New Year's Day Origins
Celebrated on January 1st, New Year's Day marks the start of the year in the Gregorian calendar. Its origin can be traced back to ancient Babylon, where festivities began with the first new moon after the vernal equinox.
International Women's Day
International Women's Day, observed on March 8th, has origins in the early 1900s labor movements. It became a global day to celebrate women's achievements and advocate for gender equality after the United Nations adopted it in 1975.
The Forgotten Leap Year
Leap Years have one extra day, February 29th, to keep our calendar in alignment with Earth's revolutions around the Sun. The first known Leap Year was in 45 B.C., introduced by Julius Caesar in the Julian calendar.
Earth Day's Humble Beginnings
First celebrated in 1970, Earth Day on April 22nd was founded by Senator Gaylord Nelson to promote ecology. It led to the creation of the U.S. Environmental Protection Agency and the passage of the Clean Air, Clean Water, and Endangered Species Acts.
Juneteenth's Significant Emancipation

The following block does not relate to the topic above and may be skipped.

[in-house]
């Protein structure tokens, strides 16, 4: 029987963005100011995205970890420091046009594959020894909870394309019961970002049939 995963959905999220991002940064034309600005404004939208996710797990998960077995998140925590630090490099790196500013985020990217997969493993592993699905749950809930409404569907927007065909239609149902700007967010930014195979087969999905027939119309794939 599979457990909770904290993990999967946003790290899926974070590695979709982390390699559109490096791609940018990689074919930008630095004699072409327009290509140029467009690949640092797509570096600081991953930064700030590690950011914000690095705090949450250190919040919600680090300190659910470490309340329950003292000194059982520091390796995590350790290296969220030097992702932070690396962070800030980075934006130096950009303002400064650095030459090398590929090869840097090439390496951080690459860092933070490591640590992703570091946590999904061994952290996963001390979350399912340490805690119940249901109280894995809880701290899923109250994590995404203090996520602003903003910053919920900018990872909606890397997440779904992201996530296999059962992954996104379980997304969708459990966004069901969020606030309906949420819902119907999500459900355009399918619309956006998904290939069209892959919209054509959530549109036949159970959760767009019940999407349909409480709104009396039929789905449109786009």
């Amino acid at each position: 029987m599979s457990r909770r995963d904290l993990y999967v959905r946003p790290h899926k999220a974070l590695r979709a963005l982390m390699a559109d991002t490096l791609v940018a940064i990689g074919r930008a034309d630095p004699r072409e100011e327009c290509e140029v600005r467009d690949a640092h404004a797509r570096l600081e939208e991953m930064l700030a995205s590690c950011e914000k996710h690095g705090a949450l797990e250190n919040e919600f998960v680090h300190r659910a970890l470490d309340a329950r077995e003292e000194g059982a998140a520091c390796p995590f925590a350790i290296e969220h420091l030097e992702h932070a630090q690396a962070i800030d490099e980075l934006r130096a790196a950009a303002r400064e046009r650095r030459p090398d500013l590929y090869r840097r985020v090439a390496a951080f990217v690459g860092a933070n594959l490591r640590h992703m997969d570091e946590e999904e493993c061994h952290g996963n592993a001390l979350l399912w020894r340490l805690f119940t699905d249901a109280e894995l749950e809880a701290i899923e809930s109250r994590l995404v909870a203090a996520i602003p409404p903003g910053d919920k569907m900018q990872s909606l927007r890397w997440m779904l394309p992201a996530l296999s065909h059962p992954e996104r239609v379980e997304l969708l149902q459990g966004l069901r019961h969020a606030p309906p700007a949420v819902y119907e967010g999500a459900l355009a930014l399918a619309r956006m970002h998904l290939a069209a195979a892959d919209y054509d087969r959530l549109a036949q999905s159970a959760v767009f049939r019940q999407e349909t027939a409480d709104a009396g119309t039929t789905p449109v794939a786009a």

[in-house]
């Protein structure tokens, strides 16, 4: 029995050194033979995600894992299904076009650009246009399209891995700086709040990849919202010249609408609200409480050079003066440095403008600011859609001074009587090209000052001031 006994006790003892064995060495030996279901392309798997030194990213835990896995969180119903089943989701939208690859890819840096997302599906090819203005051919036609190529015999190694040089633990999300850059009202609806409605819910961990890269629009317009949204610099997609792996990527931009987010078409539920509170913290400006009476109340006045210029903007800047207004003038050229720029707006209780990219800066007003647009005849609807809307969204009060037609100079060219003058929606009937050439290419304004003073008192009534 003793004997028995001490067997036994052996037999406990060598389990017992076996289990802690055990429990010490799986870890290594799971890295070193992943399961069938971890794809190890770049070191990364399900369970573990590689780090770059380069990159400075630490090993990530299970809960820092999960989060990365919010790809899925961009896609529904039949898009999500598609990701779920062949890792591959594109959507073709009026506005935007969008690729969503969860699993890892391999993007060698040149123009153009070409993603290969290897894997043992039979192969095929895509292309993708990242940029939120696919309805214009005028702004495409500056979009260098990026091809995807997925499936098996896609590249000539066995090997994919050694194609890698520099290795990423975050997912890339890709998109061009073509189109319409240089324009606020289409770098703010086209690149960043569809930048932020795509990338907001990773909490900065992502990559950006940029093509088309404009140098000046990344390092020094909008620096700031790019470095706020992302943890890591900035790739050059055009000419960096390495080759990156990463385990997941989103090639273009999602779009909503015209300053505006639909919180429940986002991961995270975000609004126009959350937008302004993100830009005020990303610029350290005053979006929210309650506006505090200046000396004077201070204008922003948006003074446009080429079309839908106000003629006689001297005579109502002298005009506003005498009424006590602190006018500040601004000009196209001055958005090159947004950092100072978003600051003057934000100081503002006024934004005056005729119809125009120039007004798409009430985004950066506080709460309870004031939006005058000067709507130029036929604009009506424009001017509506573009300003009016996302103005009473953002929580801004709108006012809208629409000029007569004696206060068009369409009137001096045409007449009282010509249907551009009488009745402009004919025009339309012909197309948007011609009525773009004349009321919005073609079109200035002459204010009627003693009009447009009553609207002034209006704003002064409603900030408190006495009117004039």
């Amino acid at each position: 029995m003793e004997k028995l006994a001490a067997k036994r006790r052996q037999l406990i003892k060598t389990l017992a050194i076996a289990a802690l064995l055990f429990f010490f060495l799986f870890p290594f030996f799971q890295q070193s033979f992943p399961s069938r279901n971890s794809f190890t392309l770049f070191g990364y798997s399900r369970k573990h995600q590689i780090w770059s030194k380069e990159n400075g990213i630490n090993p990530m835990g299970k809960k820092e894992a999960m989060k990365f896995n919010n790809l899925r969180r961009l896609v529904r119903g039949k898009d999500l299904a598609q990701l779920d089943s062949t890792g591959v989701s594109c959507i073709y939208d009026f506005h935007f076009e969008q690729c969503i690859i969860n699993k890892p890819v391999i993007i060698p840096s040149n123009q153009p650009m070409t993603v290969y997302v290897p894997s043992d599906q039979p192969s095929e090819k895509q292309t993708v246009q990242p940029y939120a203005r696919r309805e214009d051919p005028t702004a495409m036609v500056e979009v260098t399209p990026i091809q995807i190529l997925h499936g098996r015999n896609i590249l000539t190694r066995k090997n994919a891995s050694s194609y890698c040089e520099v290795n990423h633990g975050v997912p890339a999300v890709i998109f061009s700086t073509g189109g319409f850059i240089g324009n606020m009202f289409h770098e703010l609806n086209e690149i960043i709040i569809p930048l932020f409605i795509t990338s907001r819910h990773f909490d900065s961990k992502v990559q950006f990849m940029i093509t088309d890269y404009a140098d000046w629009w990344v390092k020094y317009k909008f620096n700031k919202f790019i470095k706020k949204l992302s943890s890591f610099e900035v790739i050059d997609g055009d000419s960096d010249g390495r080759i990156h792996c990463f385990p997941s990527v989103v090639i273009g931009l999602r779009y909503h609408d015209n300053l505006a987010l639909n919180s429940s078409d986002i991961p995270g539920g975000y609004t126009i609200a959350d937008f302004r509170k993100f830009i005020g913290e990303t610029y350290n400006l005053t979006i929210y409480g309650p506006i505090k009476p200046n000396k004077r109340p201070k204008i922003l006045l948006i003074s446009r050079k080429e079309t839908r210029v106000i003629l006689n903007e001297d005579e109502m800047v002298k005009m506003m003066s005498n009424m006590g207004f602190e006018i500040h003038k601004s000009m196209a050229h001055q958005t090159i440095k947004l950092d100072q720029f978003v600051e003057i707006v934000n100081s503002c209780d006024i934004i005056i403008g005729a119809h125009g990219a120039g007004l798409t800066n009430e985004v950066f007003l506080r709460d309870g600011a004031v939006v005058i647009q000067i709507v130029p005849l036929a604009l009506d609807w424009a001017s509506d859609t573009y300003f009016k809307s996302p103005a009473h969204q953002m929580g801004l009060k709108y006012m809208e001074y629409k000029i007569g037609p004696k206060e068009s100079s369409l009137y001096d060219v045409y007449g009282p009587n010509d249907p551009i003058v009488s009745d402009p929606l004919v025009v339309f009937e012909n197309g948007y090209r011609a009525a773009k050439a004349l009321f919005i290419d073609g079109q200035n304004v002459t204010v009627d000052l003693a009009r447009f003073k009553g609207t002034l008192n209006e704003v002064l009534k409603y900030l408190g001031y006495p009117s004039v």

Juneteenth, celebrated on June 19th, commemorates the end of slavery in the United States. It marks the day in 1865 when Union soldiers informed enslaved African Americans in Galveston, Texas, that they were free, two years after the Emancipation Proclamation.
Remembering Armistice Day
Armistice Day marks the end of World War I and is commemorated on November 11th. At the 11th hour of the 11th day of the 11th month in 1918, the armistice with Germany went into effect, leading to the holiday's observance.
Boxing Day's Mysterious Name
Boxing Day, celebrated on December 26th, has uncertain origins. Some believe it was when servants received gifts from their employers in 'Christmas boxes.' In the UK and other countries, it's now a public holiday often associated with sports and shopping.